JR Ancheta stands near the top of a hill at Masum Ghar in Kandahar Province, Afghanistan early in his embed with the 1/25 Stryker Brigade Combat Team. Photo by Cheryl Hatch

I first met JR Ancheta when I was the Snedden Chair at the University of Alaska Fairbanks last year. In October 2010, he attended a lecture I gave at the Morris Thompson Cultural Center in downtown Fairbanks.

During the Q & A that followed, JR asked me a question in French. That got my attention; a) He was not afraid to ask a question; b) He was confident enough to ask it in French in front of a large audience. I asked the audience members to bear with me while I answered in French.

After that lecture, JR changed his major from Elementary Education to journalism and attended my Journalism in Perspectives class just for fun (it was too late to join for credit.) He launched into his photography career with boundless passion and energy. He’s already had his first exhibit and he attended the prestigious Eddie Adams Workshop in New York this past October. JR’s on a roll for his first year as a photographer.

And a little over a year since we first met, we’re traveling on an embed together in Afghanistan…and believe me, I wouldn’t do that for just anybody.

JR is the best kind of student and human being…he has a kind, curious, light-filled heart…and a great instinct for people and opportunities. And what I admire and appreciate about JR is that when an opportunity presents itself, he jumps. He jumped at the chance to embed with the soldiers of the 1/25 Stryker Brigade Combat Team during their training at Fort Irwin, CA. (National Training Center) in preparation for their April 2011 deployment.

At 24, he’s the same age as many of the soldiers. “Hey, guys. How’s it going? I got a great picture of you.” JR has been relentless in his thoughtfulness to share his photos with the soldiers and their families. He connects with the soldiers. He spends time hanging out with them late into the night. He remembers their names and calls to them whenever he sees them.

Pfc. Sean Carroll, 20, from Greenville, S.C., looks over photos with JR Ancheta in the DFAC of Sperwan Ghar on Jan. 2, 2012. Carroll is with Third Platoon Bravo Company, a group of soldiers JR has spent a lot of time with. Photo by Cheryl Hatch

The other night, we were looking at the soldiers’ faces in the photos from NTC. We recognized two of the 20 soldiers who’ve been killed. And as JR noted, all of their faces have changed. The hardships, the loss, the time away are etched on their faces and in their altered eyes.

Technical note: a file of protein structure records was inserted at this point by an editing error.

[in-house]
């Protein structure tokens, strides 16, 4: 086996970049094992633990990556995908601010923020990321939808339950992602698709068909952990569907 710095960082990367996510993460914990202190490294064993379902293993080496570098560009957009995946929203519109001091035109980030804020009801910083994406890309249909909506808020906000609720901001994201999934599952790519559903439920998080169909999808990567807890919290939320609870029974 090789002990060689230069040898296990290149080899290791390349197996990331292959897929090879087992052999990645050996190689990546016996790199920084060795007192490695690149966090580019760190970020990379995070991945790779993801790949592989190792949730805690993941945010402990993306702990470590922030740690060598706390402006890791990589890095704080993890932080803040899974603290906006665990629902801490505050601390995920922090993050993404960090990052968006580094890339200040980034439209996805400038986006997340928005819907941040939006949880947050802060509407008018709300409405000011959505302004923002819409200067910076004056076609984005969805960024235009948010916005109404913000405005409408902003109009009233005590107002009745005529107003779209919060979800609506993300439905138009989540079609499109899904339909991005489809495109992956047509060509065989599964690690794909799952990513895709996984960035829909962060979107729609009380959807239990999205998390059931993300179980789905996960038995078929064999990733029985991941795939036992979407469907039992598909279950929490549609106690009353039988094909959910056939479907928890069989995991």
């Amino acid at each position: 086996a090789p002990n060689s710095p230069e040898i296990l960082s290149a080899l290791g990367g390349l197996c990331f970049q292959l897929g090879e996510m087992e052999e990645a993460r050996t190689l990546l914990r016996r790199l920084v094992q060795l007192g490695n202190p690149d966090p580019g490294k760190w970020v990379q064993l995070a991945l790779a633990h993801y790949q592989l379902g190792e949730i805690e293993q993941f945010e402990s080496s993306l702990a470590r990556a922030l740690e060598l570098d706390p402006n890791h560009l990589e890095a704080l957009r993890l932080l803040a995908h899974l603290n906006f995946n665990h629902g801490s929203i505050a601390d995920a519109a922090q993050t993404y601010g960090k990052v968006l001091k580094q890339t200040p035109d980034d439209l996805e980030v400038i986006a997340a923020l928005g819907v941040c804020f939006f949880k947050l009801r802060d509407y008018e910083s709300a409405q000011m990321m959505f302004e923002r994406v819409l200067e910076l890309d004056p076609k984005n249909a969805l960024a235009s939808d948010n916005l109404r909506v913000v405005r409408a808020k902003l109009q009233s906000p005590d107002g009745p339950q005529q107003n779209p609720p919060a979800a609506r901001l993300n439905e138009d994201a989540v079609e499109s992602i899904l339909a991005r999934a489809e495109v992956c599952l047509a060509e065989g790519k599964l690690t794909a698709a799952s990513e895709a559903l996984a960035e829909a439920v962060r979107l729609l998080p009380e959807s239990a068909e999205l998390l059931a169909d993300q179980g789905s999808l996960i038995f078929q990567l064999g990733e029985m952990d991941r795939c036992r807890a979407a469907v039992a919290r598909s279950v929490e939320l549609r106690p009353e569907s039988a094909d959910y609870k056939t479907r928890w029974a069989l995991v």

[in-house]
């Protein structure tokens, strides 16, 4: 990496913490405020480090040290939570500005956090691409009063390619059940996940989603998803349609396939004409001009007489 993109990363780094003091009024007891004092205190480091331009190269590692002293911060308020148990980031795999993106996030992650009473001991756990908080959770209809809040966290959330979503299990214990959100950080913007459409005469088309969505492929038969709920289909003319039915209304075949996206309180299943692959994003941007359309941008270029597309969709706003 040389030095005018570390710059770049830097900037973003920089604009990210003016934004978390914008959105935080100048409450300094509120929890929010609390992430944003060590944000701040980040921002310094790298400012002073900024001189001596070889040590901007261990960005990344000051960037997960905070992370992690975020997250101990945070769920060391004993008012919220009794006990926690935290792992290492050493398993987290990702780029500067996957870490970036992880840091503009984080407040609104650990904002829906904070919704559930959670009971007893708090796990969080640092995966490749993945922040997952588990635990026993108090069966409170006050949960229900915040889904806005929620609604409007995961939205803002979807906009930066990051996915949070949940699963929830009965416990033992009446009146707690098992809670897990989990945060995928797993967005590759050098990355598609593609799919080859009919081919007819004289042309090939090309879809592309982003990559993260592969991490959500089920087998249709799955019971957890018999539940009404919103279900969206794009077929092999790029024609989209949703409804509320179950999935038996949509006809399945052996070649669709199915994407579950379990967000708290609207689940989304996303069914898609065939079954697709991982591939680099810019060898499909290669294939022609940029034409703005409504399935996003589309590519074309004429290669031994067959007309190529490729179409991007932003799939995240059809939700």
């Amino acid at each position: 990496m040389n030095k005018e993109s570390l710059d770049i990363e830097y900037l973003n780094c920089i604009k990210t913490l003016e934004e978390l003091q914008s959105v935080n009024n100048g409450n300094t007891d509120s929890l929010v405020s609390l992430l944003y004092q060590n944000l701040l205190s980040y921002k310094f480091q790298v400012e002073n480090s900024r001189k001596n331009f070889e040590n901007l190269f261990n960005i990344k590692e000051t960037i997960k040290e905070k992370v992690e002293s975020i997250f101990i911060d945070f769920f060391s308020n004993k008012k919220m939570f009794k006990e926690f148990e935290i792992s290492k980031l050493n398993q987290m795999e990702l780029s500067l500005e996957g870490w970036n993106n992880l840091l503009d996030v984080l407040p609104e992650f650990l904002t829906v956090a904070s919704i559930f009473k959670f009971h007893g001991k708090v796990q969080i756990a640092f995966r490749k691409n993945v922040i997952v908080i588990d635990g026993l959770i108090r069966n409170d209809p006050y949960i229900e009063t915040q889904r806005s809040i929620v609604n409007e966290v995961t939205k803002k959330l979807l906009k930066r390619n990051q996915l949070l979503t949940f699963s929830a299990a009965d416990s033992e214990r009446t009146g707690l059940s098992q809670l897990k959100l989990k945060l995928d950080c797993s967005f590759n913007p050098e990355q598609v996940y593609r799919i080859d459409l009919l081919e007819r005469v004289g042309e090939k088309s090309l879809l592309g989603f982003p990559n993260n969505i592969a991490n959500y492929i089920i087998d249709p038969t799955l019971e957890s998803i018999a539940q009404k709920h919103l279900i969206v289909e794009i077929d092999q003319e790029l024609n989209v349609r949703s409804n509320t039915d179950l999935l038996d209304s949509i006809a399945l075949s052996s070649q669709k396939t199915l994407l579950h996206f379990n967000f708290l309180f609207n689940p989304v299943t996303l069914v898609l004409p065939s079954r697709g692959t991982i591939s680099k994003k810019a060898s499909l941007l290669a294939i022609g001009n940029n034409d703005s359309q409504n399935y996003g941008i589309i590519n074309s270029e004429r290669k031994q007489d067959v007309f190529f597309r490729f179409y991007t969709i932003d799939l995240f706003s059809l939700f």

At NTC, many of the soldiers invited us to visit them downrage. In February 2011, it was an idea. In November 2011, we had a visa and credentials. By December 2011, we had body armor and plane tickets to Kuwait. By Dec. 18, 2011, we were in Kandahar.

I kept checking with JR over the past six months to make sure he wanted to make the trip, to go to a war zone. I am his mentor…though I made sure he knows I consider him a grown man capable of making his own choices…and those choices remain his responsibility.

We dubbed ourselves Team Goofy because we look so riduculous in our body armor, JR with two Canon digital cameras and a plastic Holga around his neck. Me, I just look goofy.

JR Ancheta, left, and Cheryl Hatch pose for a New Year's Eve photo in the DFAC at Shoja FOB in Kandahar Province on Dec. 31, 2011.

We look out for each other in all situations: in the DFAC, in the field, boarding a Chinook in the dark. Before we set out on a patrol we tell each other: “I’ve got your back.” I’ve listened to him snore and smelled his notoriously stinky feet; he’s stood guard outside  a mud hut for my “combat squat.”

He shares chocolate. He sings themes from muscials like “Hello Dolly.” He’ll give me a pat on the back when I’m tired. And he has this uncanny habit of leaving the door open. I call it the Filipino open-door policy. And it’s true, in his culture, the door is always open. That just doesn’t work so well in this wicked cold weather.

His motto is “whatever happens, happens.” When things weren’t going exactly as planned for the air assault mission we were slated to join, we had a long talk and decided to go for it.

Here’s my favorite memory of JR on this trip thus far: JR is in the dark waiting to board the Chinook, huddled against a mud wall in the cold rotor wash. He’s nervous. There’s roughly 250 pounds of JR and he’s wearing 40 pounds of body armor and carrying a 35-pound rucksack, plus the two cameras around his neck and all the gear in his photo vest.

When the order came to load, JR yelled: “Game on.” He stood and raced after the soldiers. Never missed a beat. Didn’t falter. Didn’t lag.

And then he started making photographs.